For hundreds of years boxing was non-existent publicly. It finally made a comeback around the 17th century in England, where it got it's name today.  In England the word "box" means gift. (They have Boxing Day over there.)  So the word became a play on words for them.  When the combatants fought they exchanged "boxes."  Although not real boxes filled with gifts of love as the original meaning.  They used the word boxes to mean punches.  This was a way to help reduce the harshness of this sport by saying that the men were exchanging boxes.

So boxing matches began, and although they were phrases as exchanging boxes, they were no less nice than what the fighters did years before.  The matches were brutal, bloody spectacles to watch.  Men fought bare-handed and often wore shoes with spikes or studs. Boxers were also allowed back then to kick, stomp, gouge eyes, head-butt, body-slam, etc.  Both the winner and the loser usually ended up a horrible mess.

Then in 1743, Jack Broughton, a boxing promoter, did a lot to get boxing under control and make it less gruesome. At the London arena where he put on matches, he outlawed wrestling, kicking, gouging and created the rule "you cannot hit a man when he's down."  Also, if a boxer fell and was not able to get up within 30 seconds he was declared "knocked out of time" and the other fighter was the winner.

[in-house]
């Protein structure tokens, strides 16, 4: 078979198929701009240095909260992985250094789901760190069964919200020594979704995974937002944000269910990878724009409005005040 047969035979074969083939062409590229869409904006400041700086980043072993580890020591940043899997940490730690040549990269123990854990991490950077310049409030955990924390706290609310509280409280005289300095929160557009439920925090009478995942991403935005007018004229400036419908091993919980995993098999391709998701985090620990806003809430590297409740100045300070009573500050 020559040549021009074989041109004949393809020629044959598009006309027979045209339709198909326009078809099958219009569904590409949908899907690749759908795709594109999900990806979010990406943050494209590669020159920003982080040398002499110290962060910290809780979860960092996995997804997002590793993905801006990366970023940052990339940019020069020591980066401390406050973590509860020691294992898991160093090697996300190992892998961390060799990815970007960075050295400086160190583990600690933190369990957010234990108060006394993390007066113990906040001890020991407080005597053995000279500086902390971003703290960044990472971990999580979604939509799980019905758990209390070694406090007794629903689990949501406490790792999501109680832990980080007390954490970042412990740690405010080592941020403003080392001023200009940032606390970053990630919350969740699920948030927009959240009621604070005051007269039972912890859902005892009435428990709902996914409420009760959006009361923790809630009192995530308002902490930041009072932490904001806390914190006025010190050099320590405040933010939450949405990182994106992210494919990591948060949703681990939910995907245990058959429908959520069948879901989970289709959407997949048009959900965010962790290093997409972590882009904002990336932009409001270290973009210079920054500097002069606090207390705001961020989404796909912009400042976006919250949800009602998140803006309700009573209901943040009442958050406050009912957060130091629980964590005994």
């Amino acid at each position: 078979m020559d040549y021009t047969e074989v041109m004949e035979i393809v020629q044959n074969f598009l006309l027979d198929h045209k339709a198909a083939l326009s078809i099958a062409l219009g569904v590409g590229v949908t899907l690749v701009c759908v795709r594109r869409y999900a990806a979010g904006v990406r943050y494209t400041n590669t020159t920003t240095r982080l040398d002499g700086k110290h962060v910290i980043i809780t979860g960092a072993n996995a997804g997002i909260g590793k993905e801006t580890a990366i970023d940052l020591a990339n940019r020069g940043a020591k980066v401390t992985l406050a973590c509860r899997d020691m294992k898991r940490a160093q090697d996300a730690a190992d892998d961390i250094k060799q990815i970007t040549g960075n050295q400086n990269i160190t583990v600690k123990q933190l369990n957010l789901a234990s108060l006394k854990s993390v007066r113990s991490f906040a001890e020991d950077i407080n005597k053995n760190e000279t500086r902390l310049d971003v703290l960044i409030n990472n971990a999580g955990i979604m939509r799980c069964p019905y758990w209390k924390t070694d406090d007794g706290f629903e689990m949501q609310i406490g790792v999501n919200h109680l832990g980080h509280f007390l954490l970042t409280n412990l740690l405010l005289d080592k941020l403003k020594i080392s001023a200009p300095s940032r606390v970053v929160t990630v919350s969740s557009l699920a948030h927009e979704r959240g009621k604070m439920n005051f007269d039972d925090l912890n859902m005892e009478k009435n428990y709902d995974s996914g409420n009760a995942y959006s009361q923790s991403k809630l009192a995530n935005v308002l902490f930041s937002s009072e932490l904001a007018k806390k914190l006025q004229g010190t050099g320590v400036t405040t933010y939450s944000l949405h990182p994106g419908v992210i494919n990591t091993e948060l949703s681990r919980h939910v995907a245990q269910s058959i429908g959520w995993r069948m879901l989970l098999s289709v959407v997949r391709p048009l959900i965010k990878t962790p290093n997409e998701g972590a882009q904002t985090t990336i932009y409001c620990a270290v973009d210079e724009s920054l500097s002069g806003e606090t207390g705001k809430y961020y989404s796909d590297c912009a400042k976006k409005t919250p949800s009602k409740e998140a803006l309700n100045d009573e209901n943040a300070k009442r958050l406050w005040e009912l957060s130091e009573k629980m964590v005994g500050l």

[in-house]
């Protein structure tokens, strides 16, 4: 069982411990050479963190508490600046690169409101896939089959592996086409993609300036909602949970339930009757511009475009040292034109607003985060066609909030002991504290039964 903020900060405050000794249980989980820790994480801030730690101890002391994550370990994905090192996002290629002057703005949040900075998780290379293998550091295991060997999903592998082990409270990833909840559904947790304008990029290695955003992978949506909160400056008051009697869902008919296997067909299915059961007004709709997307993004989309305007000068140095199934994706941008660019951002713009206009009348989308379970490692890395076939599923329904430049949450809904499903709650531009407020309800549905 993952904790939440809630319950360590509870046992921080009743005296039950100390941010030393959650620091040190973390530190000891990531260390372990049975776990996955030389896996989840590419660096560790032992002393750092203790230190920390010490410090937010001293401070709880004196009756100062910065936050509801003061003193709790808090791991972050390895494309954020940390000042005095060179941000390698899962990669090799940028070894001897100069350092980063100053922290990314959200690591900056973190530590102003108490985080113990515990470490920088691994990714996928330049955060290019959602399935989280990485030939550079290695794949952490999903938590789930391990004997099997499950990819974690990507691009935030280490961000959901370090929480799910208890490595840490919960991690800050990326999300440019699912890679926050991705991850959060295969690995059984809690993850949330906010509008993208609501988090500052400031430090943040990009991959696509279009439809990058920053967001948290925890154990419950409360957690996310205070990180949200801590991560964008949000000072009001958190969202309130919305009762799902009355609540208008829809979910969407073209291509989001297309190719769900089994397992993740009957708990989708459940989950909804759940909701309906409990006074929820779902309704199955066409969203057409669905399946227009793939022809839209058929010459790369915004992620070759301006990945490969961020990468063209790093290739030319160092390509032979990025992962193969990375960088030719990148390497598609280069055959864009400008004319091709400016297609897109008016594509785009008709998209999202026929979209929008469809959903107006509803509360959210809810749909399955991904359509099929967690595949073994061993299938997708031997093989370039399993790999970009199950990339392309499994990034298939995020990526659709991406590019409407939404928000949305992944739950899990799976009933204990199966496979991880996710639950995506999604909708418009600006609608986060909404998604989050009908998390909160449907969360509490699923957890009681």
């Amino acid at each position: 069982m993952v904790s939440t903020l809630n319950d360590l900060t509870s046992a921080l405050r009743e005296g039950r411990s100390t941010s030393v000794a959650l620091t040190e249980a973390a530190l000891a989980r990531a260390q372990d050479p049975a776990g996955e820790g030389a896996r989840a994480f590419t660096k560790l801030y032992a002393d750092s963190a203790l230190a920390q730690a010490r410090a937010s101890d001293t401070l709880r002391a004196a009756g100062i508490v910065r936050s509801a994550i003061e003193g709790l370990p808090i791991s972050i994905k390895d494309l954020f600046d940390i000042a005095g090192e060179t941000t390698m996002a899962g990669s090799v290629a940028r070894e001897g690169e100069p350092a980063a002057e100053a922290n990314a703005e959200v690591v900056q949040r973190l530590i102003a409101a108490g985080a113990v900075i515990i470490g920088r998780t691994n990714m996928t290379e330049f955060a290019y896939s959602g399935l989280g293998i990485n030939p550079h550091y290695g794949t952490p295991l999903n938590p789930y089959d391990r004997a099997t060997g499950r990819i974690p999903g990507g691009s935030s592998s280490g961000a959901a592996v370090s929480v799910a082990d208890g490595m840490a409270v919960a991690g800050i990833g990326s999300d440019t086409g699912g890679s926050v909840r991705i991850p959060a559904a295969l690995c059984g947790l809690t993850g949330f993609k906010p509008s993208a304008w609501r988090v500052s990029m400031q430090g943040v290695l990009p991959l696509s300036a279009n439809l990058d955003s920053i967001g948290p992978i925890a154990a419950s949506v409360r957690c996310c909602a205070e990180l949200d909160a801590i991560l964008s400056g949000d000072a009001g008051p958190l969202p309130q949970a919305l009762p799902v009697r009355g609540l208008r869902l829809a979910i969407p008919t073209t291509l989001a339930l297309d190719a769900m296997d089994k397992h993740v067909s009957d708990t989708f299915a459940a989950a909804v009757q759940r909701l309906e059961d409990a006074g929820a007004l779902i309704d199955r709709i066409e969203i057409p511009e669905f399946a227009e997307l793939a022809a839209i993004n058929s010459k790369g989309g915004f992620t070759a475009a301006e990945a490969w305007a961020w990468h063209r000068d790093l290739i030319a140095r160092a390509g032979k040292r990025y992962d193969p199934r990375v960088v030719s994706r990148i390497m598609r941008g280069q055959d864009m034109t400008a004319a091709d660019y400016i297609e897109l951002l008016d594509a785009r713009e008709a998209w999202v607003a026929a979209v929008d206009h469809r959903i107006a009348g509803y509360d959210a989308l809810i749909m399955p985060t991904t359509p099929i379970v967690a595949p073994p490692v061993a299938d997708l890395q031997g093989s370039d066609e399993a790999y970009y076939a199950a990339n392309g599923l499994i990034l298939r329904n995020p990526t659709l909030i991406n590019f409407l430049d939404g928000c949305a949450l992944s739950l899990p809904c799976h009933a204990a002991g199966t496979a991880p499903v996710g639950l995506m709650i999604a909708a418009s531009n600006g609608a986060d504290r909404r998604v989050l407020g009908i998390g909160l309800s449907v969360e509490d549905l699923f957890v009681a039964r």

Back in those days they also had fan problems (like with some sports today.) In those days some of the fans would jump into the ring and enter into the fighting, beating up the boxers, the referees, the trainers and also each other.  To help stop this, Broughten changed the ring from round to square, enclosed it with ropes and raised it 6 feet off the ground - where it remains today.

Broughton also invented the boxing glove as we know it today.  But back then it was used only for sparring and training, not in the actual bouts. It was actually the Marquess of Queensberry (English) that got gloves on the hands of boxers in public fights, making it a bit more civilized.  In 1867 he laid down the basic rules of boxing that we follow today. Among these rules are that the fighters were padded gloves, the ring would be canvas and there would be 3 minute rounds with 1 minute rest periods in between.

The catch is that although Queensberry said there would be rounds, he never indicated how many.  So fights would last as many rounds as necessary until somebody collapsed.  Then in 1892 Harry Sharpe knocked out Frank Crosby in 77 rounds!  In 1890 Danny Needham and Pat Kerrigan fought to a draw in 100 rounds.  But the longest fight ever was in 1893 between Andy Bowen and jack Burke, which lasted for over 7 hours and went on for 110 rounds!! The referee finally declared the bout "no contest" when both men were too tired and smashed-up to go on with the fight.  It wasn't until the early 20th century that fights were limited to definite number of rounds and so stopping the endless boxing matches of the past.

Those were the longest fights. What about the shortest ones? In 1946 a fight between Al Couture and Ralph Walton is the shortest fight on record. When the bell rang, Couture dashed across the ring at Walton.  But, Walton wasn't really ready yet and was still putting in his mouthpiece. Couture knocked him cold in just 30 seconds after the fight started.